Jazz Vocals with Philippine Flavor

clamorCharmaine Clamor: Flippin’ Out (FreeHam)

This Filipina jazz singer lived in the Philippines until age 16, when her family moved to the U.S. Long based in Los Angeles, she has progressed from karaoke hostess to adored torch singer, and now has made her second album.

Clamor starts it off with a sociopolitical rewrite of “My Funny Valentine” that turns it into “My Funny Brown Pinay,” an exhortation to the brown-skinned women of her native country to not be ashamed of their color. Preachy, yes, and a bit on the lengthy side what with her repeating (or so I assume) some lines in her native Tagalog language, but it’s a point worth making. And, having thus prompted listeners to be hyperaware of lyrics, her brooding interpretation of U2’s “With or Without You” becomes an uncomfortable (in a good way) psycho-exploration of the balance of power between male and female, its darkness heightened by the sparse accompaniment of bass and drums.

Not everything is so fraught with underlying meaning, thankfully; Nina Simone’s “Sugar in My Bowl” oozes playful sex appeal, and the jazz standard “Candy” is enlivened with brief allusions to the beat of Bow Wow Wow’s cover (featuring, of course, another dark-skinned beauty, half-Burmese Annabella Lwin) of The Strangeloves’ “I Want Candy.” “I Hadn’t Anyone ‘Til You” provides a taste of the straight-ahead jazz on which Clamor focused exclusively on her debut.

The centerpiece of this disc, however, is a five-track suite of Filipino songs incorporating some Filipino instrumentation, notably the national percussion ensemble, kulintang, for which she is joined by the Pakaraguian Kulintang Ensemble (who also contributed briefly to the U2 cover). I would have liked to hear more of this, actually, and more prominently.

A song by fellow FreeHam artist Zaxariades (who plays guitar and scats on the track) provides some uptempo pep, but it’s forgettable musically. But with Clamor accompanied only by pianist Christian Jacob, the album closes on a high note with a gorgeously languorous reading of the old Mario Lanza hit “Be My Love” (written by Sammy Cahn); Clamor includes verses in Tagalog.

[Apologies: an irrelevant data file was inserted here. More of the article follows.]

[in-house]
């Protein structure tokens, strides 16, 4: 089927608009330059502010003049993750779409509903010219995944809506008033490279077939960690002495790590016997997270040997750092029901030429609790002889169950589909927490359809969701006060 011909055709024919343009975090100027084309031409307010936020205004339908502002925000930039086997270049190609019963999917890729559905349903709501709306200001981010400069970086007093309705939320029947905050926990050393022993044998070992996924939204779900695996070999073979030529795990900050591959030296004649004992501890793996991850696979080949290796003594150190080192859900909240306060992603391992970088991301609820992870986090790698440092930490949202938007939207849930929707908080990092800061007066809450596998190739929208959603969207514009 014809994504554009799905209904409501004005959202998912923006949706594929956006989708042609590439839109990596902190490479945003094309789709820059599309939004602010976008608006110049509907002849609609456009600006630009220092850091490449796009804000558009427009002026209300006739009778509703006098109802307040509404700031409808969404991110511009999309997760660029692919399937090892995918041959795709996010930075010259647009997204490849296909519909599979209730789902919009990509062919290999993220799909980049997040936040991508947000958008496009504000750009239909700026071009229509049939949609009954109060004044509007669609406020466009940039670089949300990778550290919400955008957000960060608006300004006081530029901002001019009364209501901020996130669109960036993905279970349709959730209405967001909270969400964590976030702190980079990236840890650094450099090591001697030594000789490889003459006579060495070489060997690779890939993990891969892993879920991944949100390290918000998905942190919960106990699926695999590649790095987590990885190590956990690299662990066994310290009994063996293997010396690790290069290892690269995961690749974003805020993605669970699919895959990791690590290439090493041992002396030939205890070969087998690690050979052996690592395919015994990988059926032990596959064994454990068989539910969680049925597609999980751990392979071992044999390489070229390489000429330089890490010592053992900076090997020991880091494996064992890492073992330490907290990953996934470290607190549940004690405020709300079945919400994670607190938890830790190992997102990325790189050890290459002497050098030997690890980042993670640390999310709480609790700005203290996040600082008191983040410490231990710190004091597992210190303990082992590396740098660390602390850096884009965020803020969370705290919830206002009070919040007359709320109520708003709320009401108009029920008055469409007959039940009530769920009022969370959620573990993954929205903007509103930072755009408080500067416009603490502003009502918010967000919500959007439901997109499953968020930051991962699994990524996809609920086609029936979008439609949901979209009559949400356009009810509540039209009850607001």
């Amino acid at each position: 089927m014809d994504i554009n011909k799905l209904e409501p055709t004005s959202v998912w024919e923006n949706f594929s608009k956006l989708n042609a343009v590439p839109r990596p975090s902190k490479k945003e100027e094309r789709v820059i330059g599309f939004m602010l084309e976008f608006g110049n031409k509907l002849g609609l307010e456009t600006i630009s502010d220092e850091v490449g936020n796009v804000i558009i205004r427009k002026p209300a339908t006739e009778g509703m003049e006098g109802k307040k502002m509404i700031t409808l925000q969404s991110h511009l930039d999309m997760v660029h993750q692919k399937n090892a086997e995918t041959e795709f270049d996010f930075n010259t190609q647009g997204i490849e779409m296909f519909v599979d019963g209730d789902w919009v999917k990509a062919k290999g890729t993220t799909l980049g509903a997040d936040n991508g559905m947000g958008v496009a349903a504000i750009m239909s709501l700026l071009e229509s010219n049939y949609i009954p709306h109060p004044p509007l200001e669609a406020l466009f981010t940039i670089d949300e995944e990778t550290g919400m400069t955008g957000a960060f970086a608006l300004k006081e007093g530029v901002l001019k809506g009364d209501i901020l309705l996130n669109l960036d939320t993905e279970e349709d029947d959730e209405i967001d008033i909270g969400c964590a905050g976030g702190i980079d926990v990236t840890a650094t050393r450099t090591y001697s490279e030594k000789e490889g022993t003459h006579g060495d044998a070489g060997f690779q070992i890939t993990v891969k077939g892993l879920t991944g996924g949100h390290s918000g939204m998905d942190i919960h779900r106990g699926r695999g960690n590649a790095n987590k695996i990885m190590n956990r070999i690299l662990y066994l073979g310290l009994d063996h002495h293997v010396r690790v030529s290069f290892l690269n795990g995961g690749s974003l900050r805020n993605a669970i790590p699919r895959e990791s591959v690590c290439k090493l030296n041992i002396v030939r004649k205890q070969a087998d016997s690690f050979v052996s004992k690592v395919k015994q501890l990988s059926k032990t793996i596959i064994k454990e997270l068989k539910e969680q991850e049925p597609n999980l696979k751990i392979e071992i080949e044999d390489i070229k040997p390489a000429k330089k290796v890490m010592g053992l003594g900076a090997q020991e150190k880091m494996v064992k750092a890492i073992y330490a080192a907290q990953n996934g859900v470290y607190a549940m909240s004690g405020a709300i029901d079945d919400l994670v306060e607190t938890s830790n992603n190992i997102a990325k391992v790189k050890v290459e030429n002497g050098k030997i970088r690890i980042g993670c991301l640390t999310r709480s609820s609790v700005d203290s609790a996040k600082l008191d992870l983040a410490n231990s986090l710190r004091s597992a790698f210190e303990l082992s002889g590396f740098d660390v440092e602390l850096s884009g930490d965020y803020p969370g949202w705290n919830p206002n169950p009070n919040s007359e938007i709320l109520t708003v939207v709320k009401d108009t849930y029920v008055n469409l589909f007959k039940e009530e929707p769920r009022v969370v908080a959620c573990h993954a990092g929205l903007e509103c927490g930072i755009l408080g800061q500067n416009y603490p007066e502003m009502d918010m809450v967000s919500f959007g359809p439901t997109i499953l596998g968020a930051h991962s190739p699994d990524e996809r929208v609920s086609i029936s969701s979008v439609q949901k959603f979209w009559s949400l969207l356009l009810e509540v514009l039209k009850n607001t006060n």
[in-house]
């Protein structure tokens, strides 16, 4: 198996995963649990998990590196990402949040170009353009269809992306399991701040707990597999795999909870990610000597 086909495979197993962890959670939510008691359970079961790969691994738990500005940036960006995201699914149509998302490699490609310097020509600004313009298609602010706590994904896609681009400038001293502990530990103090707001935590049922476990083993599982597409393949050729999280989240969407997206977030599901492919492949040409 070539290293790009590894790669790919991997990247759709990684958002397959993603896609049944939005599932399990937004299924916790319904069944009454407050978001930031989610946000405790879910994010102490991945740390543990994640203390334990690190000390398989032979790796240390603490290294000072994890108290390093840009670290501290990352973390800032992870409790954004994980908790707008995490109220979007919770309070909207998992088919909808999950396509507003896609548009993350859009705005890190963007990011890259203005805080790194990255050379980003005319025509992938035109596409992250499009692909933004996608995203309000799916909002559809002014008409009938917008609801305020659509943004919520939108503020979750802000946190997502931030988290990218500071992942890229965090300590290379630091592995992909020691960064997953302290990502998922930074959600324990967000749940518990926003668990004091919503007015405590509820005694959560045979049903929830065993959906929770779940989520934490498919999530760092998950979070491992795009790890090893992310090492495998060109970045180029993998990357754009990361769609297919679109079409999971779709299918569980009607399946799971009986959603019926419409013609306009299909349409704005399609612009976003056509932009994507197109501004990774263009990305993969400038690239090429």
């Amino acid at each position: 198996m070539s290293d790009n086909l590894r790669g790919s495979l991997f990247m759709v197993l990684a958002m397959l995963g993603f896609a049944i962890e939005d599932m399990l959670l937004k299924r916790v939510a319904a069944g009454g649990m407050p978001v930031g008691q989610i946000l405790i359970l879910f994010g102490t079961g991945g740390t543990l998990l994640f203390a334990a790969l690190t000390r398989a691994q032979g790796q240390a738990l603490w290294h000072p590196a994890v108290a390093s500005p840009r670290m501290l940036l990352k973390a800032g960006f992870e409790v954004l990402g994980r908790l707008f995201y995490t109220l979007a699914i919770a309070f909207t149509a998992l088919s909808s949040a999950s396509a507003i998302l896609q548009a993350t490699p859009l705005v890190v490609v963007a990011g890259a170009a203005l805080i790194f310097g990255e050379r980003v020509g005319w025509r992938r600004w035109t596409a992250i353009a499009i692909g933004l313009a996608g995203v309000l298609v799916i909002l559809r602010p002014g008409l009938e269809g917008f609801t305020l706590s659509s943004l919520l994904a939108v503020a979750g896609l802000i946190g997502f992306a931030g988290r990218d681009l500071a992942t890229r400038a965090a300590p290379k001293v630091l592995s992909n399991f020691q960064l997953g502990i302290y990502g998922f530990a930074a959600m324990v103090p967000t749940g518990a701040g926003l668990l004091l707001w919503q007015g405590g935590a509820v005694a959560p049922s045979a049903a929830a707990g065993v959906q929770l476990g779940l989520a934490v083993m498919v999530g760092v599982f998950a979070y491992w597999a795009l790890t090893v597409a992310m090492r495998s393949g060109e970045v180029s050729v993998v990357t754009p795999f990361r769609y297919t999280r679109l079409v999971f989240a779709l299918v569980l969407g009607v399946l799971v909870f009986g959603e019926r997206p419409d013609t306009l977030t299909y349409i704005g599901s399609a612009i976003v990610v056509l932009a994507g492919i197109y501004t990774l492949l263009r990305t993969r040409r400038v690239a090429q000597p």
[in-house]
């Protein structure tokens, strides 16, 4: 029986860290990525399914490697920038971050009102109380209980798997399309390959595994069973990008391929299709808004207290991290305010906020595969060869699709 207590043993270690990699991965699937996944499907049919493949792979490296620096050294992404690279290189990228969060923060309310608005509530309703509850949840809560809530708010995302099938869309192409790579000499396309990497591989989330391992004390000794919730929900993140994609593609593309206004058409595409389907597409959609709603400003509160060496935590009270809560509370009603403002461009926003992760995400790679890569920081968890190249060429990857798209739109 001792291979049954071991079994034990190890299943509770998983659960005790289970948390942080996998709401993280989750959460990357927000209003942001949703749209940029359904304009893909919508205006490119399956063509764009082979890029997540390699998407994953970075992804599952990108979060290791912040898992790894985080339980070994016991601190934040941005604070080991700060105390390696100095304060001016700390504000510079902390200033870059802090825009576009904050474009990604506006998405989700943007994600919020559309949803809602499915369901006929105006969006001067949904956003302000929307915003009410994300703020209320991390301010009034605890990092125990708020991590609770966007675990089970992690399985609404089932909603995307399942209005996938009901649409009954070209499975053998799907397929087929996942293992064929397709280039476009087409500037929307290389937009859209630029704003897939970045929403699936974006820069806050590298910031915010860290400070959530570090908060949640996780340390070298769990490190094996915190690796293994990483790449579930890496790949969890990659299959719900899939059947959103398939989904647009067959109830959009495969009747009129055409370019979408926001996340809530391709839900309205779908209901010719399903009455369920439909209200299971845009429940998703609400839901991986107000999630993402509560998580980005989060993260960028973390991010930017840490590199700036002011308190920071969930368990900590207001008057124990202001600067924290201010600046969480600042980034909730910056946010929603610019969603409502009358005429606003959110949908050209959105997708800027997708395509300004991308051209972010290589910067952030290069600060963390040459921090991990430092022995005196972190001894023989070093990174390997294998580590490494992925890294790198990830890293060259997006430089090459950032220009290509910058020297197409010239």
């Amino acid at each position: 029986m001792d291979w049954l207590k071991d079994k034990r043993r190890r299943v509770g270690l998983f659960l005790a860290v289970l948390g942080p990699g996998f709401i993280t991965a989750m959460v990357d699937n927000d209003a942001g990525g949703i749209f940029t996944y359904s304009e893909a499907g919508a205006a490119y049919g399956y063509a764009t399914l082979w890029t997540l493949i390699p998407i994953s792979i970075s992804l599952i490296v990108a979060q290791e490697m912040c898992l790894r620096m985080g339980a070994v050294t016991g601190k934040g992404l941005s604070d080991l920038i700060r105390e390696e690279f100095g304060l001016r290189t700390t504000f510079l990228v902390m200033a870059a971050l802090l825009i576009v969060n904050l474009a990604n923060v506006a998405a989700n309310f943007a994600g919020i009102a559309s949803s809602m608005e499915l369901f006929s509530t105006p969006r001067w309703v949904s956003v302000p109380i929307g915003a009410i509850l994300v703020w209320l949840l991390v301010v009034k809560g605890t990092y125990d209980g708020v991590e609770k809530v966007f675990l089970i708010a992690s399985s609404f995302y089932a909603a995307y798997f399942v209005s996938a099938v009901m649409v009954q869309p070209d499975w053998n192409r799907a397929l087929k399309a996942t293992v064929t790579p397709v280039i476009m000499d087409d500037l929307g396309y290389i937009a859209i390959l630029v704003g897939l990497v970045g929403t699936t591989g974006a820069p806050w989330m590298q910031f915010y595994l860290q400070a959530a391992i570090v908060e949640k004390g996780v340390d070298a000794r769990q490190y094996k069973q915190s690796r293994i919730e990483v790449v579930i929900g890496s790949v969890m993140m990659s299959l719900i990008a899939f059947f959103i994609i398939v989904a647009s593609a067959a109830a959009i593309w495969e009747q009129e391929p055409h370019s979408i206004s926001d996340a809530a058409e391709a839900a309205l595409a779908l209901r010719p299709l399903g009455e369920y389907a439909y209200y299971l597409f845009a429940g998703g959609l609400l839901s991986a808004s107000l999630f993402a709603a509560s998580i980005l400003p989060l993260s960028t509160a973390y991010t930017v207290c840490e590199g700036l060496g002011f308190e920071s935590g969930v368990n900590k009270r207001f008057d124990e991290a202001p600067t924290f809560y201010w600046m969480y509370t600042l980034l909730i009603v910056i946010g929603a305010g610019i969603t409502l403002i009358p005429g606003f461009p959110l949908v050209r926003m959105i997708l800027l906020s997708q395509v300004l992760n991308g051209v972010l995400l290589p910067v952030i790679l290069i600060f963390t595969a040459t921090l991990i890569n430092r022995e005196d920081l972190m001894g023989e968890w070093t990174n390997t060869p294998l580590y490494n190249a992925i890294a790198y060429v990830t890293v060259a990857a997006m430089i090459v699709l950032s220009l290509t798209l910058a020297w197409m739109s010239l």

If the strong Philippine flavor of this disc puts it in a narrow specialty niche, that would be a shame, for Clamor is a talented artist and there’s nothing gimmicky about her move in this unusual direction. It’s actually pretty brave considering how staid and musically reactionary much of the jazz vocals audience can be, but if they dismiss Clamor on those grounds, they’re missing out on some fine singing. - Steve Holtje

Charmaine Clamor

Steve Holtje

Mr. Holtje is a Brooklyn-based poet and composer who splits his time between editing Culturecatch.com, working at the Williamsburg record store Sound Fix, and editing cognitive neuroscience books for Oxford University Press. No prizes for guessing which pays best.

Well Said!

I am a longtime fan of Ms. Clamor's, and it is refreshing to read a trenchantly written review by a critic who understands her special gifts. Thank you for sharing your thoughts with such clarity and force. Very well done!

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